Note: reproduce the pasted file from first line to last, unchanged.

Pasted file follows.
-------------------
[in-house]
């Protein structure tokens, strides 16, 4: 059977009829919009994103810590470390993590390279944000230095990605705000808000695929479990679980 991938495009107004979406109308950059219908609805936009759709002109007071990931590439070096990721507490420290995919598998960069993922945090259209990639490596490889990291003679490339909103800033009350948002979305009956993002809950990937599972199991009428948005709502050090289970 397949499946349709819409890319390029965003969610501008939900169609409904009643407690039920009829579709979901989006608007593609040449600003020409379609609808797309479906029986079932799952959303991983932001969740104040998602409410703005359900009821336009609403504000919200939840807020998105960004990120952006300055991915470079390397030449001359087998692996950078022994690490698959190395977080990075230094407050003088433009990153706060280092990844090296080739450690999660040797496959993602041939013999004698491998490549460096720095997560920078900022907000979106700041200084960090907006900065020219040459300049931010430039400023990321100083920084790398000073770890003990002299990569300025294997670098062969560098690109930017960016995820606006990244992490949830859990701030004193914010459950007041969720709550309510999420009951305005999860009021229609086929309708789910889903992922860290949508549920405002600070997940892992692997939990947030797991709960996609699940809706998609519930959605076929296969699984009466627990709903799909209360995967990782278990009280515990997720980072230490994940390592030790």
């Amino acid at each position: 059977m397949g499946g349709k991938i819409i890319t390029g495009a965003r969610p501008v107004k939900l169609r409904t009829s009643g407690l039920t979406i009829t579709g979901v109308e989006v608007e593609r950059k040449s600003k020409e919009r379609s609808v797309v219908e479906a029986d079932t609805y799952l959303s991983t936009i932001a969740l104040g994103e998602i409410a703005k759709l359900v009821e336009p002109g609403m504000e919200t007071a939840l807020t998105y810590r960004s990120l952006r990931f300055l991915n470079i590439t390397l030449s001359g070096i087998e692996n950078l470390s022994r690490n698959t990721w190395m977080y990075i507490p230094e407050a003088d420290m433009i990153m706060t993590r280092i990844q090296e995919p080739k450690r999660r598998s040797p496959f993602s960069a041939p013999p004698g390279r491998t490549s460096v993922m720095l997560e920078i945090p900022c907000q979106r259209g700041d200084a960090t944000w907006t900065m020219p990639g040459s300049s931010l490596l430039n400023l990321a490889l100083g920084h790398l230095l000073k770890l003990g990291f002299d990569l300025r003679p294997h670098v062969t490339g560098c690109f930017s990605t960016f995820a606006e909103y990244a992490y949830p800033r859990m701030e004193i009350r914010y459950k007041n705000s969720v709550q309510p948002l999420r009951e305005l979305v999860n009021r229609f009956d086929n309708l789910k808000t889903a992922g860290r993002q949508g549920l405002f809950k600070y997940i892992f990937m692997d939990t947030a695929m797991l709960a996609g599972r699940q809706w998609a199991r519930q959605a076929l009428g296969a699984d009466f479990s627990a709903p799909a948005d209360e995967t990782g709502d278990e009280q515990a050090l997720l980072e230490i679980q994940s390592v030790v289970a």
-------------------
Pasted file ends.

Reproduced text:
[in-house]
């Protein structure tokens, strides 16, 4: 059977009829919009994103810590470390993590390279944000230095990605705000808000695929479990679980 991938495009107004979406109308950059219908609805936009759709002109007071990931590439070096990721507490420290995919598998960069993922945090259209990639490596490889990291003679490339909103800033009350948002979305009956993002809950990937599972199991009428948005709502050090289970 397949499946349709819409890319390029965003969610501008939900169609409904009643407690039920009829579709979901989006608007593609040449600003020409379609609808797309479906029986079932799952959303991983932001969740104040998602409410703005359900009821336009609403504000919200939840807020998105960004990120952006300055991915470079390397030449001359087998692996950078022994690490698959190395977080990075230094407050003088433009990153706060280092990844090296080739450690999660040797496959993602041939013999004698491998490549460096720095997560920078900022907000979106700041200084960090907006900065020219040459300049931010430039400023990321100083920084790398000073770890003990002299990569300025294997670098062969560098690109930017960016995820606006990244992490949830859990701030004193914010459950007041969720709550309510999420009951305005999860009021229609086929309708789910889903992922860290949508549920405002600070997940892992692997939990947030797991709960996609699940809706998609519930959605076929296969699984009466627990709903799909209360995967990782278990009280515990997720980072230490994940390592030790």
């Amino acid at each position: 059977m397949g499946g349709k991938i819409i890319t390029g495009a965003r969610p501008v107004k939900l169609r409904t009829s009643g407690l039920t979406i009829t579709g979901v109308e989006v608007e593609r950059k040449s600003k020409e919009r379609s609808v797309v219908e479906a029986d079932t609805y799952l959303s991983t936009i932001a969740l104040g994103e998602i409410a703005k759709l359900v009821e336009p002109g609403m504000e919200t007071a939840l807020t998105y810590r960004s990120l952006r990931f300055l991915n470079i590439t390397l030449s001359g070096i087998e692996n950078l470390s022994r690490n698959t990721w190395m977080y990075i507490p230094e407050a003088d420290m433009i990153m706060t993590r280092i990844q090296e995919p080739k450690r999660r598998s040797p496959f993602s960069a041939p013999p004698g390279r491998t490549s460096v993922m720095l997560e920078i945090p900022c907000q979106r259209g700041d200084a960090t944000w907006t900065m020219p990639g040459s300049s931010l490596l430039n400023l990321a490889l100083g920084h790398l230095l000073k770890l003990g990291f002299d990569l300025r003679p294997h670098v062969t490339g560098c690109f930017s990605t960016f995820a606006e909103y990244a992490y949830p800033r859990m701030e004193i009350r914010y459950k007041n705000s969720v709550q309510p948002l999420r009951e305005l979305v999860n009021r229609f009956d086929n309708l789910k808000t889903a992922g860290r993002q949508g549920l405002f809950k600070y997940i892992f990937m692997d939990t947030a695929m797991l709960a996609g599972r699940q809706w998609a199991r519930q959605a076929l009428g296969a699984d009466f479990s627990a709903p799909a948005d209360e995967t990782g709502d278990e009280q515990a050090l997720l980072e230490i679980q994940s390592v030790v289970a």